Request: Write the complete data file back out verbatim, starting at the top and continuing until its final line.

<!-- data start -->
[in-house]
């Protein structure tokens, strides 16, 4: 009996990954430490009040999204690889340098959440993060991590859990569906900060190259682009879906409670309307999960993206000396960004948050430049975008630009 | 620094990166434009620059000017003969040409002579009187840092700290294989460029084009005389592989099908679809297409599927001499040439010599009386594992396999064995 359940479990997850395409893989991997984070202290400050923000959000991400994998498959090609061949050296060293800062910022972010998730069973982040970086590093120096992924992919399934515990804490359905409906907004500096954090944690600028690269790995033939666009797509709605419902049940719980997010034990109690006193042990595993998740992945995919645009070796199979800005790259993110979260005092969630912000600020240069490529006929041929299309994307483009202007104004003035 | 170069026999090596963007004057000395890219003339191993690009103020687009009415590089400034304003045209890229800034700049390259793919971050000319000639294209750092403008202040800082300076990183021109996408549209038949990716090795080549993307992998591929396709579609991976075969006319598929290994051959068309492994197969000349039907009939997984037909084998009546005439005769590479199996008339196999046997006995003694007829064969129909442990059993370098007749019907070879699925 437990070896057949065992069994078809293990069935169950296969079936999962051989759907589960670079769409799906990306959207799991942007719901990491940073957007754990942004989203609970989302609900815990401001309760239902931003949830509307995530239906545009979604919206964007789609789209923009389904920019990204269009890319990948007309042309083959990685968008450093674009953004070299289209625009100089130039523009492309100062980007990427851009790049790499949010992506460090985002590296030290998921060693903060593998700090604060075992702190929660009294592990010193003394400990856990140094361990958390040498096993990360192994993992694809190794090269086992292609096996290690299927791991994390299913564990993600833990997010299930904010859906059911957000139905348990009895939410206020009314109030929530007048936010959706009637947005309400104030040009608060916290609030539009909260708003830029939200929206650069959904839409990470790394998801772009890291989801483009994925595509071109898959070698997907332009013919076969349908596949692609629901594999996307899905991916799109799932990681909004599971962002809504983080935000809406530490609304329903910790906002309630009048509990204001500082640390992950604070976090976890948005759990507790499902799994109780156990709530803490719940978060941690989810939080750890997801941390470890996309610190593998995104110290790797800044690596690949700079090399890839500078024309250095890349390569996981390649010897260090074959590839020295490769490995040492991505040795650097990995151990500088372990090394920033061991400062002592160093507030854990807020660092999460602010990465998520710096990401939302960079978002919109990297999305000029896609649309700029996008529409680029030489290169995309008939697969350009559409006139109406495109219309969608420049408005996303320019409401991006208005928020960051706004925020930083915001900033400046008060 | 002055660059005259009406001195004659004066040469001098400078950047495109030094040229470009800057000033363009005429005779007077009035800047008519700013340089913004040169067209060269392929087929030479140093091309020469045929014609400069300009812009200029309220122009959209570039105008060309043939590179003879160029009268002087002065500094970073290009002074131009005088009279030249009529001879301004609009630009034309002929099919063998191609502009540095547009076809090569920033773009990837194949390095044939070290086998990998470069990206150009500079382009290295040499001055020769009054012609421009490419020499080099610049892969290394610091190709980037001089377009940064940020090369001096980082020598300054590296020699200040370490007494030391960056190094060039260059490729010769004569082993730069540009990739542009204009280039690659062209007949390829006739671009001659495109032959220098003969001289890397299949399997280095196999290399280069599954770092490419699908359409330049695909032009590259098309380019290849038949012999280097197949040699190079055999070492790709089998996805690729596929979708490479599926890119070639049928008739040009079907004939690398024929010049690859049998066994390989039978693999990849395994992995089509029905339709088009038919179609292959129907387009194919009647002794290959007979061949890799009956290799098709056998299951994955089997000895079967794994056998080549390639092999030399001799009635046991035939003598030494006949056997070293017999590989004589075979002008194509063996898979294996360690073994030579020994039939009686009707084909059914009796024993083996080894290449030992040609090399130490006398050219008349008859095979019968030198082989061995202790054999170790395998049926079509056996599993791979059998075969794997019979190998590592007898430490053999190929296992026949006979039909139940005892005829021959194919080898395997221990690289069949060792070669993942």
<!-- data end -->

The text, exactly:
[in-house]
């Protein structure tokens, strides 16, 4: 009996990954430490009040999204690889340098959440993060991590859990569906900060190259682009879906409670309307999960993206000396960004948050430049975008630009 | 620094990166434009620059000017003969040409002579009187840092700290294989460029084009005389592989099908679809297409599927001499040439010599009386594992396999064995 359940479990997850395409893989991997984070202290400050923000959000991400994998498959090609061949050296060293800062910022972010998730069973982040970086590093120096992924992919399934515990804490359905409906907004500096954090944690600028690269790995033939666009797509709605419902049940719980997010034990109690006193042990595993998740992945995919645009070796199979800005790259993110979260005092969630912000600020240069490529006929041929299309994307483009202007104004003035 | 170069026999090596963007004057000395890219003339191993690009103020687009009415590089400034304003045209890229800034700049390259793919971050000319000639294209750092403008202040800082300076990183021109996408549209038949990716090795080549993307992998591929396709579609991976075969006319598929290994051959068309492994197969000349039907009939997984037909084998009546005439005769590479199996008339196999046997006995003694007829064969129909442990059993370098007749019907070879699925 437990070896057949065992069994078809293990069935169950296969079936999962051989759907589960670079769409799906990306959207799991942007719901990491940073957007754990942004989203609970989302609900815990401001309760239902931003949830509307995530239906545009979604919206964007789609789209923009389904920019990204269009890319990948007309042309083959990685968008450093674009953004070299289209625009100089130039523009492309100062980007990427851009790049790499949010992506460090985002590296030290998921060693903060593998700090604060075992702190929660009294592990010193003394400990856990140094361990958390040498096993990360192994993992694809190794090269086992292609096996290690299927791991994390299913564990993600833990997010299930904010859906059911957000139905348990009895939410206020009314109030929530007048936010959706009637947005309400104030040009608060916290609030539009909260708003830029939200929206650069959904839409990470790394998801772009890291989801483009994925595509071109898959070698997907332009013919076969349908596949692609629901594999996307899905991916799109799932990681909004599971962002809504983080935000809406530490609304329903910790906002309630009048509990204001500082640390992950604070976090976890948005759990507790499902799994109780156990709530803490719940978060941690989810939080750890997801941390470890996309610190593998995104110290790797800044690596690949700079090399890839500078024309250095890349390569996981390649010897260090074959590839020295490769490995040492991505040795650097990995151990500088372990090394920033061991400062002592160093507030854990807020660092999460602010990465998520710096990401939302960079978002919109990297999305000029896609649309700029996008529409680029030489290169995309008939697969350009559409006139109406495109219309969608420049408005996303320019409401991006208005928020960051706004925020930083915001900033400046008060 | 002055660059005259009406001195004659004066040469001098400078950047495109030094040229470009800057000033363009005429005779007077009035800047008519700013340089913004040169067209060269392929087929030479140093091309020469045929014609400069300009812009200029309220122009959209570039105008060309043939590179003879160029009268002087002065500094970073290009002074131009005088009279030249009529001879301004609009630009034309002929099919063998191609502009540095547009076809090569920033773009990837194949390095044939070290086998990998470069990206150009500079382009290295040499001055020769009054012609421009490419020499080099610049892969290394610091190709980037001089377009940064940020090369001096980082020598300054590296020699200040370490007494030391960056190094060039260059490729010769004569082993730069540009990739542009204009280039690659062209007949390829006739671009001659495109032959220098003969001289890397299949399997280095196999290399280069599954770092490419699908359409330049695909032009590259098309380019290849038949012999280097197949040699190079055999070492790709089998996805690729596929979708490479599926890119070639049928008739040009079907004939690398024929010049690859049998066994390989039978693999990849395994992995089509029905339709088009038919179609292959129907387009194919009647002794290959007979061949890799009956290799098709056998299951994955089997000895079967794994056998080549390639092999030399001799009635046991035939003598030494006949056997070293017999590989004589075979002008194509063996898979294996360690073994030579020994039939009686009707084909059914009796024993083996080894290449030992040609090399130490006398050219008349008859095979019968030198082989061995202790054999170790395998049926079509056996599993791979059998075969794997019979190998590592007898430490053999190929296992026949006979039909139940005892005829021959194919080898395997221990690289069949060792070669993942």